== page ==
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State Dept. dismisses allegations of "endemic" misconduct

After CBS News reported on documents indicating that the State Department may have covered up allegations of illegal and inappropriate behavior within its ranks, State Department spokeswoman Jen Psaki on Monday told reporters that any such incidents would be "fully investigated." But she disputed the charge that improper behavior within the department is an endemic problem.

"I'm not going to speak to specific cases, but it's hardly endemic," Psaki told reporters at a State Department briefing. "Any case we would take seriously and that's certainly what we're doing."

The Diplomatic Security Service, or the DSS, is the State Department's security force, charged with protecting the secretary of state and U.S. ambassadors overseas and with investigating any cases of misconduct on the part of the 70,000 State Department employees worldwide.

On Monday morning, CBS News' John Miller reported on an internal State Department Inspector General's memo, which alleged that several recent investigations were influenced, manipulated, or simply called off. The memo obtained by CBS News cited eight specific examples. Among them include allegations that a State Department security official in Beirut "engaged in sexual assaults" on foreign nationals hired as embassy guards and the charge and that members of former Secretary of State Hillary Clinton's security detail "engaged prostitutes while on official trips in foreign countries" -- a problem the report says was "endemic."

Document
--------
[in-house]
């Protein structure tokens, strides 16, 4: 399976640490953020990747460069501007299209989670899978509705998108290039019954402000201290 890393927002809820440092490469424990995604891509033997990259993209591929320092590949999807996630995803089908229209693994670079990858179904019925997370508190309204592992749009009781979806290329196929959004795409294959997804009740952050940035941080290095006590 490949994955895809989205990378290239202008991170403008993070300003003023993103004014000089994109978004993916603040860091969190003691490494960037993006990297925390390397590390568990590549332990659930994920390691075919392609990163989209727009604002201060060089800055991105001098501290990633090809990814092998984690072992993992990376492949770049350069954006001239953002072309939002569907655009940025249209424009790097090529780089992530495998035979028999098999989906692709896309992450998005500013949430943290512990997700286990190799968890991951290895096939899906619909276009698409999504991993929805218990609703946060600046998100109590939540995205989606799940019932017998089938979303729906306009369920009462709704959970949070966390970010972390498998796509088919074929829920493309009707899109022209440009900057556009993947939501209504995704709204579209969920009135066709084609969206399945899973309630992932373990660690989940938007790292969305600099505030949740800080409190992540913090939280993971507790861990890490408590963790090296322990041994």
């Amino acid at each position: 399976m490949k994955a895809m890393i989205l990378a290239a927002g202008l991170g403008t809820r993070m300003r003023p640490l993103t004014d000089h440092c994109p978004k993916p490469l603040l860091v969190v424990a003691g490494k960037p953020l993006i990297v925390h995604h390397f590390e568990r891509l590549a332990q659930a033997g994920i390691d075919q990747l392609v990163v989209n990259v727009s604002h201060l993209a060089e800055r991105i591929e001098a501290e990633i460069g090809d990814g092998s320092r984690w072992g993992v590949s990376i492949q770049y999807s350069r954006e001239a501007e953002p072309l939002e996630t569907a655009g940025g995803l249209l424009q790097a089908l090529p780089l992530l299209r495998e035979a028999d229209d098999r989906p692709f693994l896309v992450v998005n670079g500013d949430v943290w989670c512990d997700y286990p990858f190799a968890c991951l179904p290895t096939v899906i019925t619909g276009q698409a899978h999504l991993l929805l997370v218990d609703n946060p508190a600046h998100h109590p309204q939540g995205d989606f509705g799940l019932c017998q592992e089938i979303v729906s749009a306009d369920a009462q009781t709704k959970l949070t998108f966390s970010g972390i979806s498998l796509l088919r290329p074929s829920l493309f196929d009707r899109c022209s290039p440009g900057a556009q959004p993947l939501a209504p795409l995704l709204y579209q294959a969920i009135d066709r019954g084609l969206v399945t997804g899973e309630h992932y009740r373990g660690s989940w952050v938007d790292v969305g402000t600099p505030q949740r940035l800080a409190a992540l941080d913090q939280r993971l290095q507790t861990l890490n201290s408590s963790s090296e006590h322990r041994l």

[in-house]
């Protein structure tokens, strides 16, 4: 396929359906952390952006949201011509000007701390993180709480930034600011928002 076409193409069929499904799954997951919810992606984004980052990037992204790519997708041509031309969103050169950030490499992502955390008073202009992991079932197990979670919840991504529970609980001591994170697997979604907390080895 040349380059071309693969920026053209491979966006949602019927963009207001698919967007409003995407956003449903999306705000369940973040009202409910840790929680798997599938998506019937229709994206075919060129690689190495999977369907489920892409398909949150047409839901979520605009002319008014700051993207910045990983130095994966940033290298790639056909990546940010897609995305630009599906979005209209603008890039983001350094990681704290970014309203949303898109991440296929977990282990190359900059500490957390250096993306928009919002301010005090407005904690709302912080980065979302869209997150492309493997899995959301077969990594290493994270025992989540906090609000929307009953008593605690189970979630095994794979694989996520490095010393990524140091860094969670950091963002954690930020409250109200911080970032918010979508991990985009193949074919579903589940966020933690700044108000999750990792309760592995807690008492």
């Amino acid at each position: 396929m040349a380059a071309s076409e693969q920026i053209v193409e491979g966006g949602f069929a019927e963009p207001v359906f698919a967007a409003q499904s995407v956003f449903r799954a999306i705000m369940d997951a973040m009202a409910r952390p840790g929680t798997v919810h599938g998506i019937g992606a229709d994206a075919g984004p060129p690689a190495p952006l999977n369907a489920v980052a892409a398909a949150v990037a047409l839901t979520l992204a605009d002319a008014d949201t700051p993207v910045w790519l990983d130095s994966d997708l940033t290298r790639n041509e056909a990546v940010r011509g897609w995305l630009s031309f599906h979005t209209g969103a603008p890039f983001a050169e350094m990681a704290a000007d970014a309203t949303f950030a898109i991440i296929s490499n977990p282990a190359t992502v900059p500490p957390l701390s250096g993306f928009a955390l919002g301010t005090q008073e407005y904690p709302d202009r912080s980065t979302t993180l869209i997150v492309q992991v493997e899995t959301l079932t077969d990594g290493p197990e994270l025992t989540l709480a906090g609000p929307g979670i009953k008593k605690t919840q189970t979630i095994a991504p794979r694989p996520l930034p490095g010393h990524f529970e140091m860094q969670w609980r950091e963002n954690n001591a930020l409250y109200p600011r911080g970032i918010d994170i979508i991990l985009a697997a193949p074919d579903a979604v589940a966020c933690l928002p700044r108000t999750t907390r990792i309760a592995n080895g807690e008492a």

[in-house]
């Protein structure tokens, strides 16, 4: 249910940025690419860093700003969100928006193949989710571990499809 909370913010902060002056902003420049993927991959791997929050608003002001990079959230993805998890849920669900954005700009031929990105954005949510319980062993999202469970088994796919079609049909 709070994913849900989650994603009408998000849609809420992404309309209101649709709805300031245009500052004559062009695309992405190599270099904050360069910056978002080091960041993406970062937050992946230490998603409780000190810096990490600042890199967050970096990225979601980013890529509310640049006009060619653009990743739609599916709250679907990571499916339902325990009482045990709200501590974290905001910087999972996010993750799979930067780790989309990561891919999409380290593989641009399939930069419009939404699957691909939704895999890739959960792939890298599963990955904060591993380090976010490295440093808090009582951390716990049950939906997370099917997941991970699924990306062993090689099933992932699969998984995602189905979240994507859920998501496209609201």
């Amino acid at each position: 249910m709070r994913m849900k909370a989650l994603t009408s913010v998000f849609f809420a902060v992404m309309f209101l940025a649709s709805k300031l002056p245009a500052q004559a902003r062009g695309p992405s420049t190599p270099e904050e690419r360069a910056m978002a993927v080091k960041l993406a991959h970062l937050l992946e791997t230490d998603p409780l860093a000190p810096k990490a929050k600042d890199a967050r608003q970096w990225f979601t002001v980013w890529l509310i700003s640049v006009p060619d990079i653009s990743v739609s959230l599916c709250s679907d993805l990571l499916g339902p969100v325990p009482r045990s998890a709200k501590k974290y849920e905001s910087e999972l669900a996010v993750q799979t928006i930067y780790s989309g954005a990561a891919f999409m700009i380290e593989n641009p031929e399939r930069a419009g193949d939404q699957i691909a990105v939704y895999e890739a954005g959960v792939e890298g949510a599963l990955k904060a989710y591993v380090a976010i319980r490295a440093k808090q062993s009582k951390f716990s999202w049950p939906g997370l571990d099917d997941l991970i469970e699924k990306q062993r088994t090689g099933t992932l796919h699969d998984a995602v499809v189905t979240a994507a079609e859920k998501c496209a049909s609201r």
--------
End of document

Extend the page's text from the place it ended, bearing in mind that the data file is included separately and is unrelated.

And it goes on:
The memo also reveals details about an "underground drug ring" was operating near the U.S. Embassy in Baghdad and supplied State Department security contractors with drugs.

And in one instance, according to the memo, State Department agents reported to the Inspector General that they were told to stop investigating the case of a U.S. Ambassador who held a sensitive diplomatic post and was suspected of patronizing prostitutes in a public park.

Responding to questions about the report, Psaki said the department would look into any possible criminal activity and that "diplomatic security has taken the further step of requesting an additional review."

She did not, however, confirm that the details stated in the report were necessarily correct.

"These are allegations in a memo," she said. "All these cases are being looked into or have been looked into."

In a statement Monday, Rep. Ed Royce, R-Calif., chairman of the House Foreign Affairs committee, said he was "appalled" by both the alleged misconduct and "the reported interference in the investigations of" it.

"The notion that any or all of the cases contained in news reports would not be investigated thoroughly by the Department is unthinkable. Department interference with the independence of any DSS investigations must be uncovered," he said. "I have asked my staff to begin an investigation into these allegations and intend to raise the issue with Secretary Kerry immediately."

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